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I'm maintaining an app that was made for english speaking users. I was asked to make a spanish version (they wanted separate apps because of resource size issues). They also want it to be accessible. Now all the labels are set in the app but they are pronounced with an English accent! (sounds horrible :) ) Anyway, I figured out that you can set the accessibilityLanguage to @"es" and that will take care of that. The question then is:

How can I set the default accessibilityLanguage to @"es"? This would override the user's preference. I know Apple doesn't like this but in this case it really does not make sense to have it set to English when all the buttons/labels are spanish.

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up vote 4 down vote accepted

This did the trick for me, without having to set accessibilityLanguage on each view separately:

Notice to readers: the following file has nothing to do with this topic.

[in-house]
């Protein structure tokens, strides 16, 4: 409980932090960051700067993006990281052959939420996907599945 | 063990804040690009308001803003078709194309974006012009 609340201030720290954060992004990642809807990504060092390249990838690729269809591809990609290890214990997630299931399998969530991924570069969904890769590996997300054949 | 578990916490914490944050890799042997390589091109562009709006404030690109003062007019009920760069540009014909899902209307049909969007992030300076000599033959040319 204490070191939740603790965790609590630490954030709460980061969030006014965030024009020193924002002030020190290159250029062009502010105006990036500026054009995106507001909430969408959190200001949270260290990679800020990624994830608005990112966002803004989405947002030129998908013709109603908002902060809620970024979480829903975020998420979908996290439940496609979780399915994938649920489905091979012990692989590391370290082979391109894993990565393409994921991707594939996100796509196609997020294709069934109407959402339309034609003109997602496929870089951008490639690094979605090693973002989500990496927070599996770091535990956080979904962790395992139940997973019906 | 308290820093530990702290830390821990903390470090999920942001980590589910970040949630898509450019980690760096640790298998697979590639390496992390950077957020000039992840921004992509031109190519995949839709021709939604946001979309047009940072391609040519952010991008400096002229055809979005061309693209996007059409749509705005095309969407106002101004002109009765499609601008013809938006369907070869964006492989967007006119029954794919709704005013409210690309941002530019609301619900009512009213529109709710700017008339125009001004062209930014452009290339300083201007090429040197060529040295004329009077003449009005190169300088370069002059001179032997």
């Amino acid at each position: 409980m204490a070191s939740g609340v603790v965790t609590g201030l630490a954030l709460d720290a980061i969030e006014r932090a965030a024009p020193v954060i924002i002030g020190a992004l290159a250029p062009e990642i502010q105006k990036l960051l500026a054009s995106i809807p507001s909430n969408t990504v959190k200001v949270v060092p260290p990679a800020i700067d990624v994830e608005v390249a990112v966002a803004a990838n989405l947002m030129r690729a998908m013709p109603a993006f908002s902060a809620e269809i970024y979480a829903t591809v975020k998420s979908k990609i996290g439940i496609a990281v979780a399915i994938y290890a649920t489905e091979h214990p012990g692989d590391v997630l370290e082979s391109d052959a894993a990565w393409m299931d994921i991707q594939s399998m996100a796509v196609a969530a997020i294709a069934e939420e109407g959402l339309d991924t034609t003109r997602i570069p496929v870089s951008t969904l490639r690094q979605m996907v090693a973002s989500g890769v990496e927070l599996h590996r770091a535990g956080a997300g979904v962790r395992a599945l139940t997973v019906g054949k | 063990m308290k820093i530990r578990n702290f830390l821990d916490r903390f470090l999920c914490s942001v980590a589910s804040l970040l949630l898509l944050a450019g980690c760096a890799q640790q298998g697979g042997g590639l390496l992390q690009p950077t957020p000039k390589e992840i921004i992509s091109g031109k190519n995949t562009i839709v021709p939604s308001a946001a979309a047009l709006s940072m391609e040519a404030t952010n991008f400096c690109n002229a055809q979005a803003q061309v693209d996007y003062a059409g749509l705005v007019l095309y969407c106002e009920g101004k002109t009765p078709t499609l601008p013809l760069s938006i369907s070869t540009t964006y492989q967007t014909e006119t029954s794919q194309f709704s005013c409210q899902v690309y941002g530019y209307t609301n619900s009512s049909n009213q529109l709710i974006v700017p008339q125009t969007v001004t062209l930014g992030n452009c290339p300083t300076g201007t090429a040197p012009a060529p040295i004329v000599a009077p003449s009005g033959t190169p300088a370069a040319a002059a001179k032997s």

#import "NSObject+AccessibilityLanguage.h"

@implementation NSObject (AccessibilityLanguage)

- (NSString *)accessibilityLanguage {
    return @"nl";
}

@end
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I like this answer. I actually am doing something worse now... I put a method in viewDidLoad of a UIViewController subclass that all my VC's inherit from. This method traverses the view hierarchy recursively and sets all the accessibilityLanguage fields that way. But this is way better! Dank je wel! – Joris Weimar May 15 '12 at 17:40
    
I've found a problem with UITextView. I'm wondering if you ran into the same problem. It seems like UITextView does not respect the language setting. Since I'm pretty much just using the UITextView to display static text I've changed to a UILabel on a UIScrollView. – Joris Weimar May 17 '12 at 13:28
    
accessibilityLanguage only sets "the language in which to speak the accessibility element's label, value, and hint." What about accessibilityTraits? Have you managed to figure this out? – moon4e Sep 2 '14 at 15:00
    
No, this does not seem to be possible unfortunately... – Joris Weimar Sep 4 '14 at 17:31

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